Pie is comfort food, and these were comfort reads. They did not stretch or challenge me in any way. Books by women a lot like me, most likely mostly for women a lot like me.

Now this one–this one is a different kind of story:

I cannot figure out an elevator pitch for it. It’s academic, it’s poetic, it’s fierce. It’s about cooking, food, and women. Maybe I’m starting to wake up again.


One day last week Facebook memories sneaker-punched me with this post from 2016:

I was in the middle of a very lovely morning. I was baking a pie, waiting for my tea water to boil, enjoying some alone time in the house on a sunny, late-summer day. What I’m saying is: I was in a good place. And yet, as I looked at my little girl and remembered saying good-bye to the 18-year-old version of her, my eyes were filling with damn tears, remembering how it felt to send her off to the other side of the country for college, ending an era of our life together.

It was awful.

Facebook has been letting me know that many other parents are doing the same thing again right now. I know that everyone’s experience of this common event is their own. I know that part of the difficulty for me was all wrapped up in my life circumstances at the time, the distance (geographically and culturally) she was going, and the fact that I did about a hundred or so different things wrong as we made that transition. (OK, maybe only one or two things, but they were important ones.) Still, I cannot see how, even in the best of circumstances, this event can be anything other than some kind of wrenching.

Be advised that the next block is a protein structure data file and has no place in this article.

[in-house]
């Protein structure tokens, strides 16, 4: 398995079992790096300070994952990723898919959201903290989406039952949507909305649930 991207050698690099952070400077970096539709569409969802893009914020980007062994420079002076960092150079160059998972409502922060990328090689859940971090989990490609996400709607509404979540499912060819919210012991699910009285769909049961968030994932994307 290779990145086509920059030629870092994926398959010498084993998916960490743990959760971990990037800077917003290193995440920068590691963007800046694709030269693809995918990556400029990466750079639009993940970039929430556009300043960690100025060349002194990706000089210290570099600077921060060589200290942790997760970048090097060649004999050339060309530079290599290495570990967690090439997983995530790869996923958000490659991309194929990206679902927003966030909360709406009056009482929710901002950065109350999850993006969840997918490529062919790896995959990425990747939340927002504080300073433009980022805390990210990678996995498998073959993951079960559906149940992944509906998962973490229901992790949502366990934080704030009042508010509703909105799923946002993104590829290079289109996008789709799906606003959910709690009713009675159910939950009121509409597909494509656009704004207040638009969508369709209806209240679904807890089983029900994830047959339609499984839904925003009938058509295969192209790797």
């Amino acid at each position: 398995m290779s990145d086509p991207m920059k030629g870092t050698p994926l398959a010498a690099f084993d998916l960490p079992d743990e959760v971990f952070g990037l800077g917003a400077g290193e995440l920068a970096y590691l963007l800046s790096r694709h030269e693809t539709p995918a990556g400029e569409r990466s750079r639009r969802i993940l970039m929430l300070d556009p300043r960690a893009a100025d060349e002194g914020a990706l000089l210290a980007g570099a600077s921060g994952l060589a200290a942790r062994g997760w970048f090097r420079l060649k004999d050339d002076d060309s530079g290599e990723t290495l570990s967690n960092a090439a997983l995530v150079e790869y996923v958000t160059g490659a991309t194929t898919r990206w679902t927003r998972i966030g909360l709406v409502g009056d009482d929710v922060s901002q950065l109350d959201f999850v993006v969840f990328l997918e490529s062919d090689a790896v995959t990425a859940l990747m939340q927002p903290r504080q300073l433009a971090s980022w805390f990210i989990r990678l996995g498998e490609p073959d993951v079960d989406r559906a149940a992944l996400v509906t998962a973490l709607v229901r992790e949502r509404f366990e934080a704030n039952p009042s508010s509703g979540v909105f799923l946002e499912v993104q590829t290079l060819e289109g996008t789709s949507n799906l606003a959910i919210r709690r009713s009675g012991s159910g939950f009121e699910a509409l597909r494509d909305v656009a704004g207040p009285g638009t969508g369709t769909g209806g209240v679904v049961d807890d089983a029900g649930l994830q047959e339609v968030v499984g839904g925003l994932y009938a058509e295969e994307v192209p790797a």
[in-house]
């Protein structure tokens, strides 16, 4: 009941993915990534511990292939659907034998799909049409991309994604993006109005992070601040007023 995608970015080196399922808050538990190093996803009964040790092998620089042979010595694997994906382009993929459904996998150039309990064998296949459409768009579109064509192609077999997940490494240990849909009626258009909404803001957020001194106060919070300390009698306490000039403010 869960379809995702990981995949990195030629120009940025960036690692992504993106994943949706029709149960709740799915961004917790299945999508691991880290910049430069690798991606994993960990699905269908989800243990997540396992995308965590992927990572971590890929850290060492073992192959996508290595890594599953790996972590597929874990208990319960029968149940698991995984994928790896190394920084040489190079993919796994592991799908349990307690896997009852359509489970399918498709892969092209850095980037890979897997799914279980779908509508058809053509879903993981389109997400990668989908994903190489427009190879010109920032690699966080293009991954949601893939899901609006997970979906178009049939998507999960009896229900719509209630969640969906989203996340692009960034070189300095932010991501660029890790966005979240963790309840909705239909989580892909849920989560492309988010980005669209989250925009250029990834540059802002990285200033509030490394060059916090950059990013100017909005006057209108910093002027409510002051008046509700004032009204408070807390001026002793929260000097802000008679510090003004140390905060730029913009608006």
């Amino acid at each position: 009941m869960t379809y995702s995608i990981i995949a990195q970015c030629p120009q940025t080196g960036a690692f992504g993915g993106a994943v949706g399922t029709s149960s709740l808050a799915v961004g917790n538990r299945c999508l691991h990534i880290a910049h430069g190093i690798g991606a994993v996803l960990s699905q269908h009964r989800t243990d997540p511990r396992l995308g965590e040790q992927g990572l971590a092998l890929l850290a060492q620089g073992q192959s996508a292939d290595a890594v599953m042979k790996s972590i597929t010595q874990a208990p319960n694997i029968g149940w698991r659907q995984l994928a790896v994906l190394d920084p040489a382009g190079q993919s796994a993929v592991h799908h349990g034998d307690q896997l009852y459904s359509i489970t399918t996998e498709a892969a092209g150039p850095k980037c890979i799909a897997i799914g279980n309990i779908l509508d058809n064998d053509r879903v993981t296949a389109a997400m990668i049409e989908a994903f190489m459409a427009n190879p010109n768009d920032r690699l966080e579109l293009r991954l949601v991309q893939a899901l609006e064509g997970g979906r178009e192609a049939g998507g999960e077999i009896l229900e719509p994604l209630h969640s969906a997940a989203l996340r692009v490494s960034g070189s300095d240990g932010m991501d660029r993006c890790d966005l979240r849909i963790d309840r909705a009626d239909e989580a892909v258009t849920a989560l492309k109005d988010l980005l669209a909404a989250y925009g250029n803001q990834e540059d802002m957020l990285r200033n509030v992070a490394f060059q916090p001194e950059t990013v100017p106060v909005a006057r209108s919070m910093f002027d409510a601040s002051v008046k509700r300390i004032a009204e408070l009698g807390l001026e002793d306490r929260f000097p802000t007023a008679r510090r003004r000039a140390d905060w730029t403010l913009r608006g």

It’s a big deal. No matter what your parenting experience or relationship with your child, if they are leaving you to go live somewhere else, it’s the end of something profound.

Yeah, it’s the way things are supposed to be (if you’re lucky). Yeah, there are all kinds of other good things awaiting both of you. Yeah, it won’t always feel so hard. Yeah, you won’t cry in the grocery store forever. Yeah, yeah, yeah, all true.

That doesn’t erase or mitigate what’s hard. It’s not either/or. It’s both/and.

I sent a screenshot of the memory to my daughter and told her I was cursing 2016 Rita for ruining Today Rita’s morning, and she replied, “Today Rita can tell her not to worry, she moves back home for years lol.”

I laughed out loud. She’s been back home for more than a year now, waiting for another country to tell her she can live within its borders with her husband. So, I get to see her all the time. It’s wonderful and I’m so grateful for this bonus time, but living with 2023 Grace didn’t keep me from missing 2016 Grace. My daughter now isn’t the same Grace that left in 2016, any more than 2016 Grace was the toddler in that photo from 2001. I’m not the same Rita, either. 2023 Grace and Rita are both, in many ways, in a better place than 2016 Grace and Rita, so the feelings were not at all about wanting to go back in time. I like where we are now. They were about remembering how hard that time was, and how much I loved who we were to each other then (and how much I have loved all the versions of us we’ve been together), and how no matter what good things I have now, I don’t have some of the ones I once did and never will again. That is why I sat in my kitchen and let those tears come (as if I could stop them).

I’m not going to prescribe what any other parent should do; what’s right for one is not right for another and the things I would do differently if I could have a do-over on that transition might be the the very things that would make someone else’s experience better.

I’m just here to validate that this kind of loss–like all kinds of deep change–is hard, probably no matter how you do it, and no matter how many good, healthy, positive things are wrapped around it. Don’t let anyone make you feel like you should be feeling something different from whatever it is you’re feeling and doing whatever it is that helps you get to some other side. There’s no wrong way to grieve, other than to try to keep yourself from doing it–which is why I let myself go ahead and cry in the kitchen for a minute or two, even though the pain is old, even though my life is now pretty dang sweet. I hope all the parents who are fresh to this particular circle of parental hell can do the same.

(The pie turned out kinda ugly, like the way I cried when she left home. Still tasted good, though.)

Of dreams and time warps